Ever had the bejesus scared out of you?

In this posting, I discuss some scary books that were made into movies. What are some of the scariest books you have read or movies you have seen?


I have frequently observed that there is a great deal of difference between reading a book and seeing a movie based on a book. When it comes to “scary” books, there is all the difference in the world.

Here are some books that, if you have the patience, will creep you out unlike any  of the movies that were made of them.

The Exorcist, by William Peter Blatty

You’ve either heard about or seen the 1973 movie with its rotating heads and levitational hijinks–and it was a scary film. But the thrills were quick and made you jump out of your seat. Reading the 1971 novel by Blatty, a former Jesuit, as I did, late at night, left me with the slowly realized yet oppressive sense of evil that accompanies a nightmare. The story is based on an occurrence in St. Louis, MO in 1949 that is still part of the local lore. Reading Blatty’s novel is truly a creepy experience, and if you dare give it a try some night when you are alone.

Oh, and as far as movies go, one of the most frightening scenes in any film I have seen occurs in Exorcist III, when something wicked appears suddenly out of nowhere in the background at an insane asylum with a pair of breastbone shears that are about to remove someone’s head off-camera. You don’t see the beheading: you don’t need to. Your pants have already been filled. Exorcist III is based on Blatty’s follow-up novel, Legion.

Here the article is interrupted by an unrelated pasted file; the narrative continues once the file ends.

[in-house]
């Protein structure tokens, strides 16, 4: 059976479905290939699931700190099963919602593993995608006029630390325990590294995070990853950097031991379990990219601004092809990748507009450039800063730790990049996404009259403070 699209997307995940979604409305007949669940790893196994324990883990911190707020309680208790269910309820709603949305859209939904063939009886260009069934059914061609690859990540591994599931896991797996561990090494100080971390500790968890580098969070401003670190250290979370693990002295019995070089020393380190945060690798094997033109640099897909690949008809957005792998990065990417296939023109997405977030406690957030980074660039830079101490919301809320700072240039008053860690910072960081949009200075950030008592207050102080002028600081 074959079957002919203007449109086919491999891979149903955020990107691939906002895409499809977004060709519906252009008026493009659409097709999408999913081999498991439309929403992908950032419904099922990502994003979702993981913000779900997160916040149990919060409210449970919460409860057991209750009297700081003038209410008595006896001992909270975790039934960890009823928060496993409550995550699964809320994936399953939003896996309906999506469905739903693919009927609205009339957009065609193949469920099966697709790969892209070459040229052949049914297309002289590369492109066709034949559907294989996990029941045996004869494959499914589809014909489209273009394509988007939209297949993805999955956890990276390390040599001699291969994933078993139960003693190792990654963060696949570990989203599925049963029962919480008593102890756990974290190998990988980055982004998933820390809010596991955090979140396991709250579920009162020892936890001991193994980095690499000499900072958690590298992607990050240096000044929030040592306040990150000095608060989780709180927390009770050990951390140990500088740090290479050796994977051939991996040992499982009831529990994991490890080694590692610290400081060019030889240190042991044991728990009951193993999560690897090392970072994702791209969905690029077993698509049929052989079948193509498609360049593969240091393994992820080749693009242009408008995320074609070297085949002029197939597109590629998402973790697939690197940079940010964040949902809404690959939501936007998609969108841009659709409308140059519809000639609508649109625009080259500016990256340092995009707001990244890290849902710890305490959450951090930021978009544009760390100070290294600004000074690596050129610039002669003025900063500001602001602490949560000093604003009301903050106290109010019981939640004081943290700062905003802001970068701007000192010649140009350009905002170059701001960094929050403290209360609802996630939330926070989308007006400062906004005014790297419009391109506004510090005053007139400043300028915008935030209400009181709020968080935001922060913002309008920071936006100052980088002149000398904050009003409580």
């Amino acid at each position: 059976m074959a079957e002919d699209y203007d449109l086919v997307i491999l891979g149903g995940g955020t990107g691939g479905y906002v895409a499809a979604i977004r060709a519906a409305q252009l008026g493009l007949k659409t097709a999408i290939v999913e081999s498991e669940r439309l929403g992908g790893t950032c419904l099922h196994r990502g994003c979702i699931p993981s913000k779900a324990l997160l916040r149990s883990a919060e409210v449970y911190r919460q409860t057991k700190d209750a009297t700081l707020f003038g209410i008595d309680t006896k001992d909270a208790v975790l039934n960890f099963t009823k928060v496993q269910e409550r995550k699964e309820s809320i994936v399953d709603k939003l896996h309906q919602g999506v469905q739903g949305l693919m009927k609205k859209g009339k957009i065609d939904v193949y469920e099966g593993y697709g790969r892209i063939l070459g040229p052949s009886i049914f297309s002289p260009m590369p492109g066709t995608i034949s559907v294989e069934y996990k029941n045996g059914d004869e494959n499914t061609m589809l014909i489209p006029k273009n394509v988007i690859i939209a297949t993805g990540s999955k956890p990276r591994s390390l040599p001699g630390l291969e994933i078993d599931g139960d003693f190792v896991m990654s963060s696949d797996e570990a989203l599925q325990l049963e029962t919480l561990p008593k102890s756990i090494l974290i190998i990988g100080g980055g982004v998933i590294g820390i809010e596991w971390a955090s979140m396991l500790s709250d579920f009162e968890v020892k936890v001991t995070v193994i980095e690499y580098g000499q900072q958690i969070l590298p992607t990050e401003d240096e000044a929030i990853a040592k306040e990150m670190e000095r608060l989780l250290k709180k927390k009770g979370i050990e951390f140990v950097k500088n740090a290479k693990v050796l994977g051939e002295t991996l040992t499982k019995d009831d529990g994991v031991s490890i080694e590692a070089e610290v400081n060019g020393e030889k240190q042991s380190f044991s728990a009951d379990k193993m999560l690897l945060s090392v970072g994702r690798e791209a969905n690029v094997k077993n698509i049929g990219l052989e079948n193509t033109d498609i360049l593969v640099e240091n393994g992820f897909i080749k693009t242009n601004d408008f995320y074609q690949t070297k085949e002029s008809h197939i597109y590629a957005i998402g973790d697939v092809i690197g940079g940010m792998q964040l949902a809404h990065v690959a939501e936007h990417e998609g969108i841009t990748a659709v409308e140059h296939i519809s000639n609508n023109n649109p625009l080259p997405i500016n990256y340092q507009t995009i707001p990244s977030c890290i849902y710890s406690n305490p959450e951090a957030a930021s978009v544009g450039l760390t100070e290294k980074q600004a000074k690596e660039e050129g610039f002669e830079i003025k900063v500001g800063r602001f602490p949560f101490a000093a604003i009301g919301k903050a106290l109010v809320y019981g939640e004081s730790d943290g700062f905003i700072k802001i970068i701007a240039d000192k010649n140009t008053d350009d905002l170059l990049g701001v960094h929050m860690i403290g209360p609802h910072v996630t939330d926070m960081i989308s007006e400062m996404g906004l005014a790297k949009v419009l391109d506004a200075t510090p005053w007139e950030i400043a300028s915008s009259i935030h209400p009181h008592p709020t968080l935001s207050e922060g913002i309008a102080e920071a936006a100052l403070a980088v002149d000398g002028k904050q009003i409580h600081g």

Dracula, by Bram Stoker

This old saw? You have to be kidding me?

Frank Langella

Frank Langella’s portrayal of the Count probably most closely approximated the evil of Stoker’s bloodsucker–and the seductiveness.

No, actually I am not kidding. Ever since Bela Lugosi brought the character to life in black in white (1931), the horror of Dracula as envisioned by Stoker was lost. Even the 1992 Bram Stoker’s Dracula wasn’t Bram Stoker’s; nowhere in Stoker is the name Vlad the Impaler associated with the horror from Transylvania.

Dracula is an epistolary novel, i.e., one that is told through letters and journals of those involved. I first read it it when I was a sophomore in high school, and it chilled me as I read it at night. True evil doesn’t jump out at you, it seduces and eventually smothers you: it isn’t Jason or Freddy, it’s crystal meth.

We have become so inured to the evil in our world, I think, that we don’t recognize it any more and so we laugh at what we used to find frightening (or we romanticize it–don’t get me started on the Twilight series). Yet if you read Stoker’s original, in the quiet of your home, late at night, perhaps you will once again find that the absence of goodness leaves you with a chill somewhere deep down.

I’m not the only one who thinks Dracula is worth a second look: Another blogger, Peter Galen Massey, has taken a look at Dracula’s legacy this month, and it is worth a read!

Here’s a little video you might enjoy. It will relax you.

Happy Halloween!

Copyright 2012 Isaac Morris

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